Yemeni president pardons reporter Obama wanted kept in jail

Yemeni journalist Abdulelah Haider Shaye, whom President Barack Obama once personally lobbied to have remain in jail, has been pardoned and released, fulfilling a months-old pledge from Yemen’s president, Abed Rabbo Mansour Hadi.

It was unclear whether Hadi had told American authorities in advance when Shaye would be released, but the White House said in an email Wednesday that it was “concerned and disappointed” by his release before the expiration of his five-year prison term for associating with al Qaida in the Arabian Peninsula.

Shaye’s ability to gain access to high-ranking, deeply reclusive al Qaida-linked figures earned him international attention, allowing him to report for a number of Western news outlets. But he earned the ire of U.S. and Yemeni authorities for his reporting that revealed that a December 2009 bombing in the village of Majalla in the southern province of Abyan was an American cruise-missile attack that killed dozens of civilians, including 14 women and 21 children,rather than a Yemeni airstrike on an al Qaida training camp, as originally claimed.

After those reports, he was arrested in 2010 and held for more than a month without seeing an attorney. A Yemeni court found Shaye guilty in 2011 of assisting al Qaida, and sentenced him to five years in jail after a trial that international human rights groups described as a sham.

The charges against Shaye provoked immediate controversy and were sharply condemned by local and international press freedom organizations, who cast his arrest as politically motivated. In a statement last August, the human rights group Amnesty International called Shaye’s detention “arbitrary” and urged that “the conviction be set aside and he should be released.”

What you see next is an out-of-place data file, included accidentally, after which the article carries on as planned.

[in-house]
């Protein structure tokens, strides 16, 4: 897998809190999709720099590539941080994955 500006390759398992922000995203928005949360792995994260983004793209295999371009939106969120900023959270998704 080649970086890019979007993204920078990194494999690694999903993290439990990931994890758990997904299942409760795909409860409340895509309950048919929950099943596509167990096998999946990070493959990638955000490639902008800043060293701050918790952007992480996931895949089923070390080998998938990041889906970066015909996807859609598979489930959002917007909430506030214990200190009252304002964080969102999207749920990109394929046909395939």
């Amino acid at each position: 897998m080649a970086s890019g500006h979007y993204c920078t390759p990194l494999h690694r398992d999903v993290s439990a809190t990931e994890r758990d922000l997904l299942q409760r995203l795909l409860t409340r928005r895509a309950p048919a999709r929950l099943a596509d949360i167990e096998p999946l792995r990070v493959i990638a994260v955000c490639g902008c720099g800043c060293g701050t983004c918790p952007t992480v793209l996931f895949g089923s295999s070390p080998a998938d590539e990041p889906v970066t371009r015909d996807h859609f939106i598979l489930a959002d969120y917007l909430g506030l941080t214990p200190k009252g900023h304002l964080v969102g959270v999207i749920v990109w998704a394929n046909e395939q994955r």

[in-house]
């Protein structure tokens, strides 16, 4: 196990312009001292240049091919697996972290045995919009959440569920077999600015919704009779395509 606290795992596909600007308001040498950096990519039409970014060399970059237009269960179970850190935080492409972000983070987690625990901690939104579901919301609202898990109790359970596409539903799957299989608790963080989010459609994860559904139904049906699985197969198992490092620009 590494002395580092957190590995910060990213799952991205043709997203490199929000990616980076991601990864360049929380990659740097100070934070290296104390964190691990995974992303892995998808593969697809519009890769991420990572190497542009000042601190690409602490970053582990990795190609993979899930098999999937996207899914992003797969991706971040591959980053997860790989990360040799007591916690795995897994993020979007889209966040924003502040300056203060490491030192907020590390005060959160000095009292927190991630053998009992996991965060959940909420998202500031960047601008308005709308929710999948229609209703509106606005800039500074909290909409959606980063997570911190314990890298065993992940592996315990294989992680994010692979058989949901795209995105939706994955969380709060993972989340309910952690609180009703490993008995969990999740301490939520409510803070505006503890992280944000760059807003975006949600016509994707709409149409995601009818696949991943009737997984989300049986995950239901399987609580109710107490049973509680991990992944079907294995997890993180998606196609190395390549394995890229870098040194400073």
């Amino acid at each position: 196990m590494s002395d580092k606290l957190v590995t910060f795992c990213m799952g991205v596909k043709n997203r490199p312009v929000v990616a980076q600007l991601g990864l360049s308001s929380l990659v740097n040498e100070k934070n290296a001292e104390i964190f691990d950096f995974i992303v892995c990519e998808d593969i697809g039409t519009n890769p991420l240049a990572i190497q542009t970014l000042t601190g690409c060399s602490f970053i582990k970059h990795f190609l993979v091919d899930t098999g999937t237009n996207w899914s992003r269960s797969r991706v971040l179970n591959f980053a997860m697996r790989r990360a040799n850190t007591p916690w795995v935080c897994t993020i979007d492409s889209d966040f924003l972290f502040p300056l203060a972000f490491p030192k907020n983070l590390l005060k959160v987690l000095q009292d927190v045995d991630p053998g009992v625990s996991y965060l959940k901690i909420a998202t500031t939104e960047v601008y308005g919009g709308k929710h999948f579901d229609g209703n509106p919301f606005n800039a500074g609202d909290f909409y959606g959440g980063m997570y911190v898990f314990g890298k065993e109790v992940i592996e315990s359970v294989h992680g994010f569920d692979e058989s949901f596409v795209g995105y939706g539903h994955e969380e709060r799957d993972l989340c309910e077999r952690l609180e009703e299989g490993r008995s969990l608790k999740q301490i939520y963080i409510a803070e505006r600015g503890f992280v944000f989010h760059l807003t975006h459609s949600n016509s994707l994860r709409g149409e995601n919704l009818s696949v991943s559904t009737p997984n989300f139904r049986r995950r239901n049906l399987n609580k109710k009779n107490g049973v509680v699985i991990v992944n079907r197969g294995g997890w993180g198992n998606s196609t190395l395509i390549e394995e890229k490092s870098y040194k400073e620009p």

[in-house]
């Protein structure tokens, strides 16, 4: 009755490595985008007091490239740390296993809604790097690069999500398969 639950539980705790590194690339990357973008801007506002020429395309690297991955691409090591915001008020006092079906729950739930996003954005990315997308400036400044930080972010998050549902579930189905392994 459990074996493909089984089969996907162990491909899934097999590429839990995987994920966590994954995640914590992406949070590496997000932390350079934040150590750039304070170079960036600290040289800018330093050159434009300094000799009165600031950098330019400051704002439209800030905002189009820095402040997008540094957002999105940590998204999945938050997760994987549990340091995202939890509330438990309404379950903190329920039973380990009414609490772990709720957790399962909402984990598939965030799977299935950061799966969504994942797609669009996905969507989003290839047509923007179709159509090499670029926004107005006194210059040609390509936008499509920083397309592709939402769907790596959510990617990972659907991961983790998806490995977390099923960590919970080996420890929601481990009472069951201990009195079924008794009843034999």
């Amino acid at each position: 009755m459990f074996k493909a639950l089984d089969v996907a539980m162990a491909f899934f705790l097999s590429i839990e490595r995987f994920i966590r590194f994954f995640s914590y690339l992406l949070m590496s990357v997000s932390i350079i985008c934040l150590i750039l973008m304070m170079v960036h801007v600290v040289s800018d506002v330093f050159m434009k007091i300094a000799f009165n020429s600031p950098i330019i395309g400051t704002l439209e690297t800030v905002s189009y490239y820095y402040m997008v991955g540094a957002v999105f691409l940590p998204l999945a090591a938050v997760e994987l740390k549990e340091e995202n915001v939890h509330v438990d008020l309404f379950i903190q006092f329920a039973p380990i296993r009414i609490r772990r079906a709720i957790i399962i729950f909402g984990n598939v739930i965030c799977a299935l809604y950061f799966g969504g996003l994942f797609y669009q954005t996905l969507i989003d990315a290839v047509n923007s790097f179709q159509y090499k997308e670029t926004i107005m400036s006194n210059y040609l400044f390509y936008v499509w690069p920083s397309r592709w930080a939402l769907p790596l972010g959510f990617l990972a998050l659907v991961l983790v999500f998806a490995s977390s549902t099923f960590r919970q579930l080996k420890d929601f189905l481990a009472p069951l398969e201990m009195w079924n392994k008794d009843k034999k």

Political pressure from activists and tribal leaders initially pushed Yemen’s then-president, Ali Abdullah Saleh, toward pardoning Shaye. But the opposition of the Obama administration convinced Saleh to abandon the plans. In February 2011, Obama personally raised the issue with Saleh in a phone call that the White House acknowledged in a statement. “President Obama expressed concern over the release of Abd-Ilah al-Shai, who had been sentenced to five years in prison for his association with AQAP,” said the Feb. 2, 2011, statement, using an alternate spelling of Shaye’s name.

Hadi had said he planned to secure Shaye’s release, telling a group of journalists at a meeting with United Nations officials May 6 that he’d be released soon. But Yemeni officials said later that the release was delayed after U.S. officials objected.

As a condition of his release, Shaye will be prohibited from leaving Sanaa for two years. Nevertheless, many Yemeni journalists and local press freedom organizations responded to the news with jubilance, hailing Hadi’s actions and celebrating Shaye’s freedom.

Shaye’s release “is a victory for common values of media freedom, justice and human rights,” said a statement from the Freedom Foundation, a Sanaa-based press freedom organization headed by Yemeni journalist Khaled al Hammadi. “Especially since President Abed Rabbo Mansour Hadi ordered the release of Shaye despite all the American pressures on him to keep him in prison.”